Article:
Projected Retained Ability Score (PRAS): A New Methodology for Quantifying Absolute Change in Norm-Based Psychological Test Scores Over Time

William G. Kronenberger, Magdalena Harrington, Karen S. Yee

Research output: Contribution to journalArticle

Abstract

A limitation of norm-based ability test scores is that they can only be used to evaluate relative change (compared with change in the norm sample), as opposed to absolute (raw) change in performance from Time 1 to Time 2. To address this limitation, a novel method (Projected Retained Ability Score [PRAS]) was developed to characterize absolute change in norm-based ability test scores. The PRAS method was applied to Differential Ability Scales®–Second Edition (DAS-II) General Conceptual Ability (GCA) scores in three cases of children with the neurodegenerative condition mucopolysaccharidosis type II (MPS II) who were assessed at two visits, 16 to 23 months apart. Although all three cases showed declines in norm-based GCA scores, the PRAS method revealed differences in absolute change in performance. The PRAS method allows for differentiation of slower-than-average improvement or stabilization versus deterioration of cognitive ability when norm-based scores decline from Time 1 to Time 2.

Original languageEnglish (US)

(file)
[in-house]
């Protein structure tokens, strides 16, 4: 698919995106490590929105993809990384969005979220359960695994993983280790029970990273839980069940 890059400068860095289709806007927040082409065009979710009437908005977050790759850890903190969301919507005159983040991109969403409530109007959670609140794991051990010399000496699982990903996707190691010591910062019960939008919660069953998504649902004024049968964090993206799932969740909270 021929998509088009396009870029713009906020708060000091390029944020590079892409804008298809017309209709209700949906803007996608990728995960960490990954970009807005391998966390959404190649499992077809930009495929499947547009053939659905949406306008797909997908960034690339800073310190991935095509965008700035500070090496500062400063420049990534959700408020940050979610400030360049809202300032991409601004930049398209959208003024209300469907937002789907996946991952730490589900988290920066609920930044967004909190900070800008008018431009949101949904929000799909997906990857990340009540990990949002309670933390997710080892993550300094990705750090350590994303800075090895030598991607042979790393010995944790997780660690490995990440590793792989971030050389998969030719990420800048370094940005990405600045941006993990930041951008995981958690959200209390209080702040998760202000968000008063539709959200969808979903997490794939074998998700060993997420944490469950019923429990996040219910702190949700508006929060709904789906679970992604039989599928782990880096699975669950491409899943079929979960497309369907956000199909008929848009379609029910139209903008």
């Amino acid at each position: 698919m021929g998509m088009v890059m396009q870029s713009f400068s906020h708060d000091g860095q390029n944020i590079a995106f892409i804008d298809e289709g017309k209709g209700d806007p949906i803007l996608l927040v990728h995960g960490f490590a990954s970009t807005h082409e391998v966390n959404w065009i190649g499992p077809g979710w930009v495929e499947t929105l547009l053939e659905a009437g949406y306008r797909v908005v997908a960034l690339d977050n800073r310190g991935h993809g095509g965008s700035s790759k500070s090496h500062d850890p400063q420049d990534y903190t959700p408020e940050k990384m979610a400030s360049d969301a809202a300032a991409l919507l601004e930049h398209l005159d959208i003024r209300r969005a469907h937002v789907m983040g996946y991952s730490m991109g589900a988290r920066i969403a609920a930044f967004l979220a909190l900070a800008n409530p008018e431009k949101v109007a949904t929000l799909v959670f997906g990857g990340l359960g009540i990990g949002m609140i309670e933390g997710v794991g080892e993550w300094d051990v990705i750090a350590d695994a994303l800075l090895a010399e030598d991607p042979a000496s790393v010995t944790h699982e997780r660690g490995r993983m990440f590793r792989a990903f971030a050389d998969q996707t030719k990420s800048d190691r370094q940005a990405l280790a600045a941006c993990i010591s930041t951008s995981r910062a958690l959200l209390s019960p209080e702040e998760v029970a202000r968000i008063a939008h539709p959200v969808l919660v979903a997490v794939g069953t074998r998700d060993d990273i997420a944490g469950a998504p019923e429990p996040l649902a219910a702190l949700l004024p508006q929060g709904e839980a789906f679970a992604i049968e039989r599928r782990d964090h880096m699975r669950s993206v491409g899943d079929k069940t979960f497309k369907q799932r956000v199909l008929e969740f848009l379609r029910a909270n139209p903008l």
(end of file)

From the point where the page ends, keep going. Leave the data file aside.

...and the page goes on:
JournalAssessment
DOIs
StateAccepted/In press - Jan 1 2019

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Psychological Tests
Aptitude
Mucopolysaccharidosis II

Keywords

  • cognitive ability
  • GCA score
  • Hunter syndrome
  • mucopolysaccharidosis type II
  • Projected Retained Ability Score

ASJC Scopus subject areas

  • Clinical Psychology
  • Applied Psychology

Cite this

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abstract = "A limitation of norm-based ability test scores is that they can only be used to evaluate relative change (compared with change in the norm sample), as opposed to absolute (raw) change in performance from Time 1 to Time 2. To address this limitation, a novel method (Projected Retained Ability Score [PRAS]) was developed to characterize absolute change in norm-based ability test scores. The PRAS method was applied to Differential Ability Scales{\circledR}–Second Edition (DAS-II) General Conceptual Ability (GCA) scores in three cases of children with the neurodegenerative condition mucopolysaccharidosis type II (MPS II) who were assessed at two visits, 16 to 23 months apart. Although all three cases showed declines in norm-based GCA scores, the PRAS method revealed differences in absolute change in performance. The PRAS method allows for differentiation of slower-than-average improvement or stabilization versus deterioration of cognitive ability when norm-based scores decline from Time 1 to Time 2.",
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